Among the advantages of a hybrid system is that one can actually see a path from where we are now to there. That path runs through Medicaid, which now covers nearly 75 million Americans. What if we auto-enrolled everyone under 65 in Medicaid — it’s there if you need it, but if you have different insurance you’d prefer, go ahead and use that instead. No one would be without coverage. Private insurance would evolve into something you buy to fill in the gaps and get perks that Medicaid wouldn’t provide. Instead of covering all your health care, employers could provide the supplemental private insurance.

As a political matter, you could sell this as something that we could transition to over an extended period, and as a system that satisfies the goals of both liberals and conservatives. Liberals get the universal coverage and security they want, and conservatives get the freedom they want — if you’re rich enough to buy a supplemental plan that includes deliveries of Dom Perignon during any hospitalization, go right ahead.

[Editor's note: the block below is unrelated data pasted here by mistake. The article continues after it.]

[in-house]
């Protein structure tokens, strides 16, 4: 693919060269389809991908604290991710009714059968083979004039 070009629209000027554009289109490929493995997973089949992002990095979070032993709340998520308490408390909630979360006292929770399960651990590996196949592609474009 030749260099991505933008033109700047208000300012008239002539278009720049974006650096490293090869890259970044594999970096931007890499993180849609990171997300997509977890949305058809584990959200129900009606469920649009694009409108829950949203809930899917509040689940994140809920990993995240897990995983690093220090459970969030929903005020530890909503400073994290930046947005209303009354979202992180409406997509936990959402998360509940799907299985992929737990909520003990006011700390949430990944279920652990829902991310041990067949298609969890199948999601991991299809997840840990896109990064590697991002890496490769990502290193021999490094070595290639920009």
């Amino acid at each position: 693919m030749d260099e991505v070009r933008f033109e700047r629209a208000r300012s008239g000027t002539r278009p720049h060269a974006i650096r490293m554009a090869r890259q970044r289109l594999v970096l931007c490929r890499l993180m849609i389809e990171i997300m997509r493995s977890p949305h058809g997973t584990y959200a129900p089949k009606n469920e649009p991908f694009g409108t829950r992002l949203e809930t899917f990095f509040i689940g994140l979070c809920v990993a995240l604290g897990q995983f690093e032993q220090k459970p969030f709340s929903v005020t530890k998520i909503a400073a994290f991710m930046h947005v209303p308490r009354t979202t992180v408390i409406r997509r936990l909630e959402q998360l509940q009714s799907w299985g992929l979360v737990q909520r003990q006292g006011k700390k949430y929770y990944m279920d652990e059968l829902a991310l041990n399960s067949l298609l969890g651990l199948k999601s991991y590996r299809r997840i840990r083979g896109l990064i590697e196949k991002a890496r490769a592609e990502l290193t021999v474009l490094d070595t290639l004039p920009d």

That isn’t to say that Republicans wouldn’t resist and there won’t be more intense arguments about health care, because they would and there will be. But by handling this debate so terribly and proposing something so monstrous, Republicans have opened up the space for Democrats to go much further than they’ve been willing to before. It’s not impossible to foresee Democrats winning the House in 2018, then taking the presidency and the Senate in 2020 — and then taking the first steps toward making single-payer health care in America a reality.

It comes down to this - Reich’s conclusion:

If Republicans succeed in gutting the Affordable Care Act or subverting it, the American public will be presented with a particularly stark choice: Expensive health care for the few, or affordable health care for the many.

Even if they don’t gut ACA, it still comes down to that.